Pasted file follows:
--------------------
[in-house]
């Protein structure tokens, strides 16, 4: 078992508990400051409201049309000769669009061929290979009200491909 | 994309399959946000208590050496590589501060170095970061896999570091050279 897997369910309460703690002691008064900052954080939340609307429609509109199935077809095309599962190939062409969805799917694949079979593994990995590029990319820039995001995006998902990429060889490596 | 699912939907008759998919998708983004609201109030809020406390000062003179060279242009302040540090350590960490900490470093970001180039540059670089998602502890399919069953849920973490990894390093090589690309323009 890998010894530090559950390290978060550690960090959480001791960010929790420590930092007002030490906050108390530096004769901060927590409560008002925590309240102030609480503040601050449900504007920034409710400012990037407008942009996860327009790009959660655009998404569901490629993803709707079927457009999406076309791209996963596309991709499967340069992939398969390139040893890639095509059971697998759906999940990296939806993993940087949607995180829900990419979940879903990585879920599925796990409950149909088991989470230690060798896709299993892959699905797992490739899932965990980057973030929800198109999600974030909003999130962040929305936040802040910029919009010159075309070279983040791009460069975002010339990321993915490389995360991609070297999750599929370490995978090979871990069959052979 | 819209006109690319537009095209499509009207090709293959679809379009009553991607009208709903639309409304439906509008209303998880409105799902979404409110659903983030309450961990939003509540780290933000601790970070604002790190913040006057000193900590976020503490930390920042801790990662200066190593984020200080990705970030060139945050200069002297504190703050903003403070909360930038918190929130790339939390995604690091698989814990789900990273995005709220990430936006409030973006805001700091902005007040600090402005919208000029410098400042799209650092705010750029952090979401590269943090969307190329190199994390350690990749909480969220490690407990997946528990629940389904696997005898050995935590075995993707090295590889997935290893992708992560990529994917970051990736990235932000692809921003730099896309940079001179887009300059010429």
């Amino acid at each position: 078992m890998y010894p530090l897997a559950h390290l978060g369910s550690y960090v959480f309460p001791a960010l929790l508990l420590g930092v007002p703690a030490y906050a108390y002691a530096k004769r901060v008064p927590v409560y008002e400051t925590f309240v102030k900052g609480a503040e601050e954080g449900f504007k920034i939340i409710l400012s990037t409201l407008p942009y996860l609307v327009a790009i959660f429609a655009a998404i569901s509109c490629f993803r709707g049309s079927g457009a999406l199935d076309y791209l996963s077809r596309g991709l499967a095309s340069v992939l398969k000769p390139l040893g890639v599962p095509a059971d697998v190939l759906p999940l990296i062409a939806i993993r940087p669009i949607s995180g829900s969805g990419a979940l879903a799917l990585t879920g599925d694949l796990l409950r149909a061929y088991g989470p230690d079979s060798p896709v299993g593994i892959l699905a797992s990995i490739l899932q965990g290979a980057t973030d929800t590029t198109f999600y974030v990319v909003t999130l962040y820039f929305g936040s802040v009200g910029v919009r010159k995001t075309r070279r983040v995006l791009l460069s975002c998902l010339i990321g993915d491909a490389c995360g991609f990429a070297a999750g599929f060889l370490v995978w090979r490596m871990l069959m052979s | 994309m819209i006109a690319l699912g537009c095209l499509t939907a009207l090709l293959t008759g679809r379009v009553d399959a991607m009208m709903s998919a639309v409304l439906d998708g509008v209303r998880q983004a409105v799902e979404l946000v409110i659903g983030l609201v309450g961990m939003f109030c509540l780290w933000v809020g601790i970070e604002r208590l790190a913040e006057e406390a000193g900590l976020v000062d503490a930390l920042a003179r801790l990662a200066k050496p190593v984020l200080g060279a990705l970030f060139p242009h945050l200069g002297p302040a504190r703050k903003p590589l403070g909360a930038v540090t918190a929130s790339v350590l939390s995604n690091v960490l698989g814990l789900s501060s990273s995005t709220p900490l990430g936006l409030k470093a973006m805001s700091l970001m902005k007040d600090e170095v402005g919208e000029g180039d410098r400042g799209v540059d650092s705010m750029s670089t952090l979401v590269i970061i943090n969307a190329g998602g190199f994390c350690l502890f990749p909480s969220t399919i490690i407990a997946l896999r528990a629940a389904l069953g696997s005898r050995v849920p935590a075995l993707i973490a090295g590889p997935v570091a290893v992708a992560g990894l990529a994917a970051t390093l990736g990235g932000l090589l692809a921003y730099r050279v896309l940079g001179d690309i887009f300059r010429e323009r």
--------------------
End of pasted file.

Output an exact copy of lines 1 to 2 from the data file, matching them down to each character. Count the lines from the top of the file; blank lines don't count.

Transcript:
[in-house]
């Protein structure tokens, strides 16, 4: 078992508990400051409201049309000769669009061929290979009200491909 | 994309399959946000208590050496590589501060170095970061896999570091050279 897997369910309460703690002691008064900052954080939340609307429609509109199935077809095309599962190939062409969805799917694949079979593994990995590029990319820039995001995006998902990429060889490596 | 699912939907008759998919998708983004609201109030809020406390000062003179060279242009302040540090350590960490900490470093970001180039540059670089998602502890399919069953849920973490990894390093090589690309323009 890998010894530090559950390290978060550690960090959480001791960010929790420590930092007002030490906050108390530096004769901060927590409560008002925590309240102030609480503040601050449900504007920034409710400012990037407008942009996860327009790009959660655009998404569901490629993803709707079927457009999406076309791209996963596309991709499967340069992939398969390139040893890639095509059971697998759906999940990296939806993993940087949607995180829900990419979940879903990585879920599925796990409950149909088991989470230690060798896709299993892959699905797992490739899932965990980057973030929800198109999600974030909003999130962040929305936040802040910029919009010159075309070279983040791009460069975002010339990321993915490389995360991609070297999750599929370490995978090979871990069959052979 | 819209006109690319537009095209499509009207090709293959679809379009009553991607009208709903639309409304439906509008209303998880409105799902979404409110659903983030309450961990939003509540780290933000601790970070604002790190913040006057000193900590976020503490930390920042801790990662200066190593984020200080990705970030060139945050200069002297504190703050903003403070909360930038918190929130790339939390995604690091698989814990789900990273995005709220990430936006409030973006805001700091902005007040600090402005919208000029410098400042799209650092705010750029952090979401590269943090969307190329190199994390350690990749909480969220490690407990997946528990629940389904696997005898050995935590075995993707090295590889997935290893992708992560990529994917970051990736990235932000692809921003730099896309940079001179887009300059010429």